The U.S. Unemployment Rate Is Historically Low But the FOMC projection suggests that the unemployment rate cannot improve indefinitely. Image: Federal Reserve Bank of Richmond
The U.S. Unemployment Rate since 1890 Highest level in 1934: 21.30% Lowest level in 1944: 1.20% Today: 3.60% Image: Bianco Research
How Does Education Affect the Unemployment Rate? The chart below shows the unemployment rate by education and the importance of education for the unemployed. Image: Ben Casselman
Recession Indicator – Unemployment Rate (3-Month Average) Relative to Prior 12-Month Low Even if the unemployment rate is a lagging indicator, the “Sahm recession indicator” forecasts a recession when the 3-month moving average national unemployment rate exceeds its minimum over previous 12 months by 0.5 percentage points. Picture source : Claudia Sahm, Board of Governors…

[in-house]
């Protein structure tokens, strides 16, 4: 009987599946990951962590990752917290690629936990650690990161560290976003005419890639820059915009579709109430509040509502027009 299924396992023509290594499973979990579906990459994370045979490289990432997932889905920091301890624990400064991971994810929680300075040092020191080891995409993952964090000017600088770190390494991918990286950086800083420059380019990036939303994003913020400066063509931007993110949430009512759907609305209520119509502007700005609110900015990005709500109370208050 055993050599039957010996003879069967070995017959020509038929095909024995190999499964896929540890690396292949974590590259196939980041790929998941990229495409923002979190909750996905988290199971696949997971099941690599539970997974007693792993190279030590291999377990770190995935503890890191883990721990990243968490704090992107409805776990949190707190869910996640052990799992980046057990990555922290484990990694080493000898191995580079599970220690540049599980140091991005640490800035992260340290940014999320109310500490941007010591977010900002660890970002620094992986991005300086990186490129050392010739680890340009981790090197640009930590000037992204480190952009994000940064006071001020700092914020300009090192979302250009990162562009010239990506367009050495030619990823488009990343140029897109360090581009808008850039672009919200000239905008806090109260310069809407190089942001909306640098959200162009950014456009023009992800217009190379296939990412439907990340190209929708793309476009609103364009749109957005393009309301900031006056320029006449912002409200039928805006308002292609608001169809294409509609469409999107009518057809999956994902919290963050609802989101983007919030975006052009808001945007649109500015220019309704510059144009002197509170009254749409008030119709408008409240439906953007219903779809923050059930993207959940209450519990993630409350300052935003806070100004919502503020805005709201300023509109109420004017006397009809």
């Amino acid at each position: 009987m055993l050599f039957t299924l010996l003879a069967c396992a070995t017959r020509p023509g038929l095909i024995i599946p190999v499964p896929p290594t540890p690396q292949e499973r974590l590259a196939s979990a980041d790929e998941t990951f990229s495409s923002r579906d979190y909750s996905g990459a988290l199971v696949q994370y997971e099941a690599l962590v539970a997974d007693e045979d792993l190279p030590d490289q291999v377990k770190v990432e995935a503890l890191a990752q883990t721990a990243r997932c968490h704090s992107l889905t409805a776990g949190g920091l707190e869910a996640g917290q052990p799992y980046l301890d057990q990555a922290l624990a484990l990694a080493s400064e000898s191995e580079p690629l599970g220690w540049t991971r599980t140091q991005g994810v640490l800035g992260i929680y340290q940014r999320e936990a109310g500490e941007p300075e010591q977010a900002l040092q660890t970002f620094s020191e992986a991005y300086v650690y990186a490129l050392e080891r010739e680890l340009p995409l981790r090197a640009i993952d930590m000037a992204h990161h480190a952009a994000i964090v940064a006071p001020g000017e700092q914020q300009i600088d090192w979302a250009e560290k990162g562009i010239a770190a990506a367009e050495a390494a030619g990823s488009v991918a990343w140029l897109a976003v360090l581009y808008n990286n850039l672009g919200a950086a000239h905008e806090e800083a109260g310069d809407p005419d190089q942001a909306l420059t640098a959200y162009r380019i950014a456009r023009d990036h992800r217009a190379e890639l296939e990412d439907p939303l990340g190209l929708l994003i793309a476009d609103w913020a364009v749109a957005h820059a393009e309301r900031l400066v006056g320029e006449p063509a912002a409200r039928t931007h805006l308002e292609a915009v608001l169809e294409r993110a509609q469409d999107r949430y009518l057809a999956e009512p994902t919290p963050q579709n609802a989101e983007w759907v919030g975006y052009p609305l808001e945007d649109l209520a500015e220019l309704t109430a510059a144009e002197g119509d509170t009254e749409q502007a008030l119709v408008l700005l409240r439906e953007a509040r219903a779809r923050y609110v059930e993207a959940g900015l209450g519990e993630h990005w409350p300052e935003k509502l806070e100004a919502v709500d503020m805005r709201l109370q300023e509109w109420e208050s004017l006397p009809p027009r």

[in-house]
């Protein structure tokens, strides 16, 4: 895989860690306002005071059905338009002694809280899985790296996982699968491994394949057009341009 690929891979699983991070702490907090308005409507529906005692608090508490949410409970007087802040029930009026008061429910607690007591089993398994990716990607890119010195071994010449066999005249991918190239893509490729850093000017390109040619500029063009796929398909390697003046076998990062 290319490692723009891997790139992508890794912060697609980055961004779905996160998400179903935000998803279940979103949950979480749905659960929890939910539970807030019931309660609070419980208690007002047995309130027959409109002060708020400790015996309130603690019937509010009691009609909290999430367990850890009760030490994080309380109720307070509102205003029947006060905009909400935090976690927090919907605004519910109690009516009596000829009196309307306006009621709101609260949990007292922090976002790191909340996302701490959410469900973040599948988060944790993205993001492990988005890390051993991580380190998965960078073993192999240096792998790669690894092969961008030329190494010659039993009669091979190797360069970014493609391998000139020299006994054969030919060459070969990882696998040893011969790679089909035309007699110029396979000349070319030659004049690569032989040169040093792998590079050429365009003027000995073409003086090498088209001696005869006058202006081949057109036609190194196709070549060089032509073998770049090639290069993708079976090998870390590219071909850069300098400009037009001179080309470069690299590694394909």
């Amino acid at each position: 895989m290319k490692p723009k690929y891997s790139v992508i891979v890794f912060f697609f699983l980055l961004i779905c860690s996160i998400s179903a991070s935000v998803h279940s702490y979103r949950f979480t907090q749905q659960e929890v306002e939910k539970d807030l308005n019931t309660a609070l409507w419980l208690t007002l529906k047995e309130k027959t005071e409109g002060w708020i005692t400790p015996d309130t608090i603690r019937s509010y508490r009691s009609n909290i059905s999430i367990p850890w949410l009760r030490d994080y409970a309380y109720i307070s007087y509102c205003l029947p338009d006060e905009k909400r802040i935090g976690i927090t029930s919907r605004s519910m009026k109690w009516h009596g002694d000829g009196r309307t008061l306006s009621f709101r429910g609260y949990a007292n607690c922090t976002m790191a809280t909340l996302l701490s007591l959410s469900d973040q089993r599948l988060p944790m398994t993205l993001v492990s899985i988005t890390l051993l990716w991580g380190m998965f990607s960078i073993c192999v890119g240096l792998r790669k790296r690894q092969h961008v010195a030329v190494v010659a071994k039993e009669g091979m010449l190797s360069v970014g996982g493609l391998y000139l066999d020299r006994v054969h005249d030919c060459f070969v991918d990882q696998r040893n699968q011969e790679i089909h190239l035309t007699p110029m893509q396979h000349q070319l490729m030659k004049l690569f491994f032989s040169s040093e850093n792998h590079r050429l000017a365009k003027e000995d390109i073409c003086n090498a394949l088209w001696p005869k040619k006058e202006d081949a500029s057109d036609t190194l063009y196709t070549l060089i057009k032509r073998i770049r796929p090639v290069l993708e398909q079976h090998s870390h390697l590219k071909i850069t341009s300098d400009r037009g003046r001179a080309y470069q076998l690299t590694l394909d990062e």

Why the Unemployment Rate to 3.6% in April 2019 Is Not So Great? Well, the unemployment level is the lowest since 1969, but when we compare the level of unemployment plus people not in the labor force, to the level of employment, the picture is not so rosy. Ouch!
U.S. Unemployment Rate at 3.6% in April 2019 This is the lowest level since 1969! Is this a sign of a booming economy? In any case, the U.S. economy does appear to be gaining momentum and that’s good news. See how the U.S. productivity has increased under Trump. Image: Hedgeye Risk Management LLC
U.S. Unemployment Change and Real Interest Rate at Time of Yield Curve Inversion Looking at real interest rates can provide some insight about the severity of a recession before it starts. This chart suggests that unemployment could increase significantly during the next recession.
U.S. Initial Unemployment Claims and Relative Performance of Bonds vs. Stocks Bonds tend to outperform stocks when U.S. initial unemployment claims rise. Image: BofA Global Investment Strategy
U.S. GDP, Inflation and Unemployment – FOMC Economic Projections The Fed expects GDP growth of 6.5%, inflation of 2.4% and a drop in the unemployment rate to 4.5% this year. Image: The Daily Shot
Earnings and U.S. Unemployment During Recessions On average, a recession lasts 11 months, earnings decline by 26.5%, nominal GDP falls by 1.9%, and the unemployment rate peaks at 7.5%. Image: LPL Research